Additionally, enrichment analysis identified that KLF4 (Kruppel-like factor 4), known to be required for establishing the barrier function of the skin38, was one of the most significant transcription factors targeting magenta genes including SIN3B. Studies have shown the importance of KLF4 in keratinocyte precursor immaturity39 and have found that it can facilitate cutaneous wound healing by promoting the generation of fibrocytes, which serve as effector cells enhancing keratinocyte proliferation40. Other SP/KLF factors like KLF10 and SP1 were also predicted as main TFs that regulated disease modules including hub gene NCOA6 and gene pair CBP/P300. KLF10, originally named TGF-β inducible early gene 1, plays a role in TGF-β-induced collagen synthesis and reepithelialization41 while SP1 is involved in TGF-β-induced collagen synthesis in skin fibroblasts as well42. The other two broadly enriched TF families, E2F and AP-2, were also considered key regulators of modules associated with T2DM. E2F is known as a regulator of keratinocyte proliferation, of which E2F1, E2F2, and E2F3 are the top enriched factors in our analysis that have been found relevant to the maintenance of the proliferation phase in primary keratinocytes during wound repair43. Similarly, the enriched AP-2 members (AP-2α, AP-2β, AP-2γ) also have been shown to be involved in epidermal differentiation and barrier formation44.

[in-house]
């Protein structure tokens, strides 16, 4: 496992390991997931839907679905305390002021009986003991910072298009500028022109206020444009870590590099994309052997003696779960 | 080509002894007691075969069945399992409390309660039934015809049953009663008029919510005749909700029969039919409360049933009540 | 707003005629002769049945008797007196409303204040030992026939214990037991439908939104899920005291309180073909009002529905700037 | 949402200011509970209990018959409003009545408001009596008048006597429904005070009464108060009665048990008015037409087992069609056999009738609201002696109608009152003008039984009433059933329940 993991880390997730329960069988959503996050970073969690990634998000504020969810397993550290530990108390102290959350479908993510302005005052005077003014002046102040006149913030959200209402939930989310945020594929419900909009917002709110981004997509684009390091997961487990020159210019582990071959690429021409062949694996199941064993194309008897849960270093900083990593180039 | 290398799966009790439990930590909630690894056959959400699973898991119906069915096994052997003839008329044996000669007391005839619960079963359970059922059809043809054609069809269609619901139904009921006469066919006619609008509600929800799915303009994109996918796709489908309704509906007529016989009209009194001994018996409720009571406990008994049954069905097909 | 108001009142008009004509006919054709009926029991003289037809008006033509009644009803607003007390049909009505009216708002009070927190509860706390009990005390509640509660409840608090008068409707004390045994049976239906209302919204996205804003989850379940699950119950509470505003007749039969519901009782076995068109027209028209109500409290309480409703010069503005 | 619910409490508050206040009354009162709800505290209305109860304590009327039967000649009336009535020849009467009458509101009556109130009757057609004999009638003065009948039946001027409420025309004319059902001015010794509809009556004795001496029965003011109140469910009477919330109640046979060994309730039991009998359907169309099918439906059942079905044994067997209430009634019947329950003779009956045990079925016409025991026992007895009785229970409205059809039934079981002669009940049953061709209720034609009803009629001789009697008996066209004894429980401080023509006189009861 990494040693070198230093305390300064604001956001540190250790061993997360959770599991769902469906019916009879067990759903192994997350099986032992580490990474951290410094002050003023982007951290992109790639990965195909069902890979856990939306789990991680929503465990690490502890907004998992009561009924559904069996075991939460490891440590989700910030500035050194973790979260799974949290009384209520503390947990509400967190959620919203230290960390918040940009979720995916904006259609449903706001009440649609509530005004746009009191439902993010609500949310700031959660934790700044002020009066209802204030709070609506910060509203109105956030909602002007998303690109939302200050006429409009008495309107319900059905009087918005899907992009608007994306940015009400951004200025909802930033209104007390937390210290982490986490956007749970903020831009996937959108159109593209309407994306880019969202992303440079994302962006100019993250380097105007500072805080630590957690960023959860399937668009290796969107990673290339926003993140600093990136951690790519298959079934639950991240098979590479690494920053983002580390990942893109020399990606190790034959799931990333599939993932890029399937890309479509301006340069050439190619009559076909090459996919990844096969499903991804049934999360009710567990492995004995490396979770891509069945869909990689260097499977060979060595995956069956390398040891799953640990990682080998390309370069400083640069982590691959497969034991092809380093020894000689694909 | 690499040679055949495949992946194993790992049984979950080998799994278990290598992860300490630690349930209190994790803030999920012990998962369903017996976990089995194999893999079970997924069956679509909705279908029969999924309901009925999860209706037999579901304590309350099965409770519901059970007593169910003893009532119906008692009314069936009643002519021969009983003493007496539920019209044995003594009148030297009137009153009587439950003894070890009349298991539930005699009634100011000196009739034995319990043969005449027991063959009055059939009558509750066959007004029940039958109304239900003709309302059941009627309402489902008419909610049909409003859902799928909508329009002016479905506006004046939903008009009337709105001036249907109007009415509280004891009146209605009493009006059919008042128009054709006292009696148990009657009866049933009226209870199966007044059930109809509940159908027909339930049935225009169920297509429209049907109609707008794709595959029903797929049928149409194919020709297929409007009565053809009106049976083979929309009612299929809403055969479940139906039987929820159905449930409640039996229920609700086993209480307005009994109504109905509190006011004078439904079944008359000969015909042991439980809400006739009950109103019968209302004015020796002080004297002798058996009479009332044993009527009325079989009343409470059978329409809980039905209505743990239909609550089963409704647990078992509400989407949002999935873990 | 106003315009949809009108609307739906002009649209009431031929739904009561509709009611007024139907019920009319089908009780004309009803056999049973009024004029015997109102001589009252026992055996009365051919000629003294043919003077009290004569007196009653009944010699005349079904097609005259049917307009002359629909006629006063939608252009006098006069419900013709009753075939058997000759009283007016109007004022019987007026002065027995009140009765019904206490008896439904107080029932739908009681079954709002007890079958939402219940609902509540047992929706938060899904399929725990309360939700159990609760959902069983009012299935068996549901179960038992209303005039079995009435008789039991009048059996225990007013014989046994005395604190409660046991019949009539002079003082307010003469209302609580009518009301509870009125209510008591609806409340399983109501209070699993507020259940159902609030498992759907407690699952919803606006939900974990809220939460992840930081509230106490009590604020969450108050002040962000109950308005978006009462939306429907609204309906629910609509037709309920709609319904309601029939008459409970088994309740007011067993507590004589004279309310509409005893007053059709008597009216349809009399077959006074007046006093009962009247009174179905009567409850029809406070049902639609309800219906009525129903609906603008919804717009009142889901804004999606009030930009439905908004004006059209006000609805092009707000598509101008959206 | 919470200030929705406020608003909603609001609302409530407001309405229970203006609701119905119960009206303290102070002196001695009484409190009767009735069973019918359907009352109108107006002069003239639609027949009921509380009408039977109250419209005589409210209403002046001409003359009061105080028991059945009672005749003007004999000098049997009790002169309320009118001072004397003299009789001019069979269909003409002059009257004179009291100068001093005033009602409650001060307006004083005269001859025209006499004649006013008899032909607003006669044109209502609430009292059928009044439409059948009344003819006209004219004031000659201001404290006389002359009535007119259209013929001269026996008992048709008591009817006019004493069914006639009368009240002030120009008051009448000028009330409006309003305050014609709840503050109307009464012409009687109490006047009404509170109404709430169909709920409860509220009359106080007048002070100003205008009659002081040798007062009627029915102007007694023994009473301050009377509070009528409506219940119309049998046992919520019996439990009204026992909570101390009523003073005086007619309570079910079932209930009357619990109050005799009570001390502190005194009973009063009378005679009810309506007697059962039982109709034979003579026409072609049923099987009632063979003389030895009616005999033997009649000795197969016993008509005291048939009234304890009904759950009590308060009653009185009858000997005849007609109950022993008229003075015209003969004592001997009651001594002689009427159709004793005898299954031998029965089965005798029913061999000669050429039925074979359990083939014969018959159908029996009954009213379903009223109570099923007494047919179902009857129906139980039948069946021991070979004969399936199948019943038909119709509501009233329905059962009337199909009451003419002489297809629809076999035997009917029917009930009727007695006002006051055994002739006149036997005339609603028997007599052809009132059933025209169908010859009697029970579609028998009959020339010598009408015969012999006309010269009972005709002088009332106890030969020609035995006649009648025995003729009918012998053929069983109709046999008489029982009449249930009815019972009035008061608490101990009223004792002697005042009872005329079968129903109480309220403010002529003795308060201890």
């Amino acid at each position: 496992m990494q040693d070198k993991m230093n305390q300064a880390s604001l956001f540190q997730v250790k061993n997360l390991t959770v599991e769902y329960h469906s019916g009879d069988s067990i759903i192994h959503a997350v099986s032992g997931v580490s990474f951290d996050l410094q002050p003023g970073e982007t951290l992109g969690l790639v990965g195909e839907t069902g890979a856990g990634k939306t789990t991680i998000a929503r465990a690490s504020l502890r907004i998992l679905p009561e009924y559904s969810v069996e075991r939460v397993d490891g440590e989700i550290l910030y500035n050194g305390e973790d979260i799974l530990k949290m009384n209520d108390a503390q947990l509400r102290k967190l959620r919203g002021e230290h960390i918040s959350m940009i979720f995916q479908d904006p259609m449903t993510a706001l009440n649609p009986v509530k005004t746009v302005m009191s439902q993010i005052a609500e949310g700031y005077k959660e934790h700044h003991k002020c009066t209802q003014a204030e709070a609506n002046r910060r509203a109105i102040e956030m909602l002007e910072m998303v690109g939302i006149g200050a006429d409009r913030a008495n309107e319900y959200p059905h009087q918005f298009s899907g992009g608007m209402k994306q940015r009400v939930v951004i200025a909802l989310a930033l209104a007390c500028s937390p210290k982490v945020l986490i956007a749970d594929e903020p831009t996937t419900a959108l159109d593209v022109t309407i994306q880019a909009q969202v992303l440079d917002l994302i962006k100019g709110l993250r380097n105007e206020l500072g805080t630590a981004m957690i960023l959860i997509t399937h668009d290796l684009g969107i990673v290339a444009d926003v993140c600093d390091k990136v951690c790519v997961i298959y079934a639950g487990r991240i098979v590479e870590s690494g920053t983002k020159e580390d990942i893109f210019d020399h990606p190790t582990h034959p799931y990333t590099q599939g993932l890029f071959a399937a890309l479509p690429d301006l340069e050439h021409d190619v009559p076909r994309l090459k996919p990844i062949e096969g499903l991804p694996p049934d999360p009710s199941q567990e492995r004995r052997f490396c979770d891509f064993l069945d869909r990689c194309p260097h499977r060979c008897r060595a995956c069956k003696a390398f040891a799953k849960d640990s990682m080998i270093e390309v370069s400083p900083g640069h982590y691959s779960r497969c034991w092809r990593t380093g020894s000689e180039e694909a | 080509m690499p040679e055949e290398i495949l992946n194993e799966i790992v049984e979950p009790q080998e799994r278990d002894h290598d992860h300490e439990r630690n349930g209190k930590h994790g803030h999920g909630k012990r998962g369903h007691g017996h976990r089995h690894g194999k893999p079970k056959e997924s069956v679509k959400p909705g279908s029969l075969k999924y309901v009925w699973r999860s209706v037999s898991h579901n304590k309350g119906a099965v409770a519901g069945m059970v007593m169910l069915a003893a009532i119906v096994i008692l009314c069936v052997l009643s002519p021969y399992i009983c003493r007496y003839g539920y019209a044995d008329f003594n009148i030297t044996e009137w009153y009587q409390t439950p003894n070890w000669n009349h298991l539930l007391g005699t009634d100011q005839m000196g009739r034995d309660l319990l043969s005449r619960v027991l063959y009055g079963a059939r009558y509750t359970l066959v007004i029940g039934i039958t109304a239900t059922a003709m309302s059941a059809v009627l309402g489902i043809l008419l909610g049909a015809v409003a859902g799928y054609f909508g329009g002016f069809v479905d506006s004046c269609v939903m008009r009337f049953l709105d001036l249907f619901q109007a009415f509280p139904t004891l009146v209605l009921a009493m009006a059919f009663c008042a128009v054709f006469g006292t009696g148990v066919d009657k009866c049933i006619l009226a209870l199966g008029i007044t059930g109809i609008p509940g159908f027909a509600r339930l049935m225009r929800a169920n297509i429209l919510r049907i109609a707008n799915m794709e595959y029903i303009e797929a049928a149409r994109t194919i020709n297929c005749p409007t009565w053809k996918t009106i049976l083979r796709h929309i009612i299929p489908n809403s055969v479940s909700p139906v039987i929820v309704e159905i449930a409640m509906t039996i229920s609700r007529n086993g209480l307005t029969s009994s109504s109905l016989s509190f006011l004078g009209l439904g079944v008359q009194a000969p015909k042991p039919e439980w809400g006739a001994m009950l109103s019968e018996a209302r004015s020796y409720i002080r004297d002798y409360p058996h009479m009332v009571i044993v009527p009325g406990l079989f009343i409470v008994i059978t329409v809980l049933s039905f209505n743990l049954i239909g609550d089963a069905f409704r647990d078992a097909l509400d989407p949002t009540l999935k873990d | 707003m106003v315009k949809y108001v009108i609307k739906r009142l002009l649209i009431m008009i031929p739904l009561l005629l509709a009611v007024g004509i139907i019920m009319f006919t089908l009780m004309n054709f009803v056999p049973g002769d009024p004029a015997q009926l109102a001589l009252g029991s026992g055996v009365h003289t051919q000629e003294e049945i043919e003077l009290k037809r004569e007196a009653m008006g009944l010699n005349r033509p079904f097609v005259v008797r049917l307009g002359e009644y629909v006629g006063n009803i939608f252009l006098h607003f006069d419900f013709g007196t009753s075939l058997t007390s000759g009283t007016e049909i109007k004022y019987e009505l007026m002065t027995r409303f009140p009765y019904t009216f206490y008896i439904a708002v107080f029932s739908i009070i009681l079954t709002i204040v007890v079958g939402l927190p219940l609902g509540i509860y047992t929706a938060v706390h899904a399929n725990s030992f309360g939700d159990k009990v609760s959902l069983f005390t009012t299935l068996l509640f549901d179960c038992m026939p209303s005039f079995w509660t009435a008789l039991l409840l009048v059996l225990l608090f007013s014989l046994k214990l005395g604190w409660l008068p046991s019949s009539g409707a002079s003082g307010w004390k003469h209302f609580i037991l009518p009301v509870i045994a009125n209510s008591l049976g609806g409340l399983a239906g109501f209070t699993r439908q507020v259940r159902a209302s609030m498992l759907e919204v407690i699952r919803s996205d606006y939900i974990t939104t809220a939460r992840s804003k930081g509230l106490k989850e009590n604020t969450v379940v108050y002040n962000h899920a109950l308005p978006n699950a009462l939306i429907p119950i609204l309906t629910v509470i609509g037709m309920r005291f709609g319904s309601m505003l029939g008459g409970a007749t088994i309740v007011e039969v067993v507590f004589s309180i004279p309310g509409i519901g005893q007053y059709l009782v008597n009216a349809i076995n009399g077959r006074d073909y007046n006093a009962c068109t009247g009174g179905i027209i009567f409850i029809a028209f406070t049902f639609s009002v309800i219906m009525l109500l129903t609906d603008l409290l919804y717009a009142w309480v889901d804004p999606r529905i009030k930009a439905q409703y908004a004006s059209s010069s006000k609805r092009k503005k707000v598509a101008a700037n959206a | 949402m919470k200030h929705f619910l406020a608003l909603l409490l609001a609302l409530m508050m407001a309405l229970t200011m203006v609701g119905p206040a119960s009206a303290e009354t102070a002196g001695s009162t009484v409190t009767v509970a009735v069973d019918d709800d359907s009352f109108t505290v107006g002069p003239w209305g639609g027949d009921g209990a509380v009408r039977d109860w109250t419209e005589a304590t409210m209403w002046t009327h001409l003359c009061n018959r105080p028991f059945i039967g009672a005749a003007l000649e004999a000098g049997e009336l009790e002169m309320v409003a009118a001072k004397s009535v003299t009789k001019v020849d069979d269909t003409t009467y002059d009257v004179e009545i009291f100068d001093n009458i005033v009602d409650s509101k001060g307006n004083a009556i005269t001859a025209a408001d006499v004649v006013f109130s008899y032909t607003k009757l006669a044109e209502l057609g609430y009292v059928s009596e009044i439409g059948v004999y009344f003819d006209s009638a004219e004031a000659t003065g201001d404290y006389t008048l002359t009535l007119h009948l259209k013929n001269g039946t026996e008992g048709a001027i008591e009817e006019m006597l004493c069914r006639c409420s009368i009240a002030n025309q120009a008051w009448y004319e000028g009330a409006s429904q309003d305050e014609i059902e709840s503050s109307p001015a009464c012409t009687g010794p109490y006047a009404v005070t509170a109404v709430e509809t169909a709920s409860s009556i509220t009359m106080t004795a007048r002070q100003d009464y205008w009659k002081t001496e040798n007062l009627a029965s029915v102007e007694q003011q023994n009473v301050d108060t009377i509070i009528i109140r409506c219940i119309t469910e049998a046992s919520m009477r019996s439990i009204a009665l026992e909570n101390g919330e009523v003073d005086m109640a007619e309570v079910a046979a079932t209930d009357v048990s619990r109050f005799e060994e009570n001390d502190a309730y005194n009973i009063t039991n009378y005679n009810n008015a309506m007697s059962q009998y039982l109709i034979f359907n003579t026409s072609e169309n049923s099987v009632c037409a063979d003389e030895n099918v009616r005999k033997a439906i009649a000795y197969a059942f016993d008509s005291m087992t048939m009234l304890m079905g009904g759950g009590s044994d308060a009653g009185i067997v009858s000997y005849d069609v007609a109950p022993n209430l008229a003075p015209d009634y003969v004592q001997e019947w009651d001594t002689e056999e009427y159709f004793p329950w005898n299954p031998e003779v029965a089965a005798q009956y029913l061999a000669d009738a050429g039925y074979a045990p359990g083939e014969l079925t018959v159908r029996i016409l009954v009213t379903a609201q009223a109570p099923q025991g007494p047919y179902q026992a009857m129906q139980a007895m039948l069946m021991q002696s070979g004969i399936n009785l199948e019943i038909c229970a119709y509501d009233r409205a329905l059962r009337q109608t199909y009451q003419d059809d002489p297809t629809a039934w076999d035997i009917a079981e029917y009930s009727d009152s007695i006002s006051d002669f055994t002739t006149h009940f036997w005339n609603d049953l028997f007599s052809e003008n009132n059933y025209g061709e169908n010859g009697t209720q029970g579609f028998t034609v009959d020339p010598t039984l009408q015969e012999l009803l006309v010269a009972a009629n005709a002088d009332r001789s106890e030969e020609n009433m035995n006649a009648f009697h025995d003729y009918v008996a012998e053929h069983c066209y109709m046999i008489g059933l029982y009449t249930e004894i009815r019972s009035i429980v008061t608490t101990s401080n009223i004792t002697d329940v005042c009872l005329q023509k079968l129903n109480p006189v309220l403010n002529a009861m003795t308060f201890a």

The above results consistently suggest that the T2DM-related modules contain functions that are important for skin development. Important genes identified by network analysis and topological properties in the current study like NCOA6, KHSRP, and SIN3B have not been reported as DE genes in the previous work4,5 as well as in our DE analysis, which demonstrates that non-DE genes may also drive biological differences between healthy and disease states. The role of other genes included in these modules, such as the magenta hub gene RHOT2, is still unknown and remains to be further investigated. In addition, several limitations exist in this study. First, the current results are based on the lower leg skin samples from the GTEx database. With more applicable skin datasets released, a meta-analysis across different cohorts should be conducted in the future to identify generalizable mechanisms relevant to diabetic skin and verify the novel findings. Further experimental validation is needed to confirm the candidate biomarkers and their putative miRNAs and TFs. It is also of clinical importance to explore the signaling pathways involved in the mechanistic regulatory network for a better understanding of skin disorders in diabetic patients.